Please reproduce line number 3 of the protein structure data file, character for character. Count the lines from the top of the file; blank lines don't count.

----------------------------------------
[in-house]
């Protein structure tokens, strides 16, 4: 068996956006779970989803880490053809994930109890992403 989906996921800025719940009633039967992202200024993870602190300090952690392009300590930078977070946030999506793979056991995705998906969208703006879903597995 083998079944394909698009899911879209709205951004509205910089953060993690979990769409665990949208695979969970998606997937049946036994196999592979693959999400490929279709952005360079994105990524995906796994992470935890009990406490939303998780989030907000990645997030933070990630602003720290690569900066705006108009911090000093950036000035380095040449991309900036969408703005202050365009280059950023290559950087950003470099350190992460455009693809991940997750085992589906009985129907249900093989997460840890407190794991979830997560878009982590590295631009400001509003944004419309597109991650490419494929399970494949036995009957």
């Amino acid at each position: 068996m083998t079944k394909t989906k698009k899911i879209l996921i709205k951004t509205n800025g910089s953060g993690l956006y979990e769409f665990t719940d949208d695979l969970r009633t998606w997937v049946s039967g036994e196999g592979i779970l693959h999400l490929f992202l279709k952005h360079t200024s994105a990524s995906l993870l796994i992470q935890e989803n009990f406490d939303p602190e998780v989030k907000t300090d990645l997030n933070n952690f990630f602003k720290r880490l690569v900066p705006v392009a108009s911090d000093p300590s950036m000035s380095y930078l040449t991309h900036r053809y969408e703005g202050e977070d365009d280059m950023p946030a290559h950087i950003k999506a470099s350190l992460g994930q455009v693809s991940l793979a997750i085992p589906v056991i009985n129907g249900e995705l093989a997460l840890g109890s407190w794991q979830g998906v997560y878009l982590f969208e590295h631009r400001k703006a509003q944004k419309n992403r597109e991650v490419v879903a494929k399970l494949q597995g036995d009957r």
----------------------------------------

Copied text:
């Amino acid at each position: 068996m083998t079944k394909t989906k698009k899911i879209l996921i709205k951004t509205n800025g910089s953060g993690l956006y979990e769409f665990t719940d949208d695979l969970r009633t998606w997937v049946s039967g036994e196999g592979i779970l693959h999400l490929f992202l279709k952005h360079t200024s994105a990524s995906l993870l796994i992470q935890e989803n009990f406490d939303p602190e998780v989030k907000t300090d990645l997030n933070n952690f990630f602003k720290r880490l690569v900066p705006v392009a108009s911090d000093p300590s950036m000035s380095y930078l040449t991309h900036r053809y969408e703005g202050e977070d365009d280059m950023p946030a290559h950087i950003k999506a470099s350190l992460g994930q455009v693809s991940l793979a997750i085992p589906v056991i009985n129907g249900e995705l093989a997460l840890g109890s407190w794991q979830g998906v997560y878009l982590f969208e590295h631009r400001k703006a509003q944004k419309n992403r597109e991650v490419v879903a494929k399970l494949q597995g036995d009957r």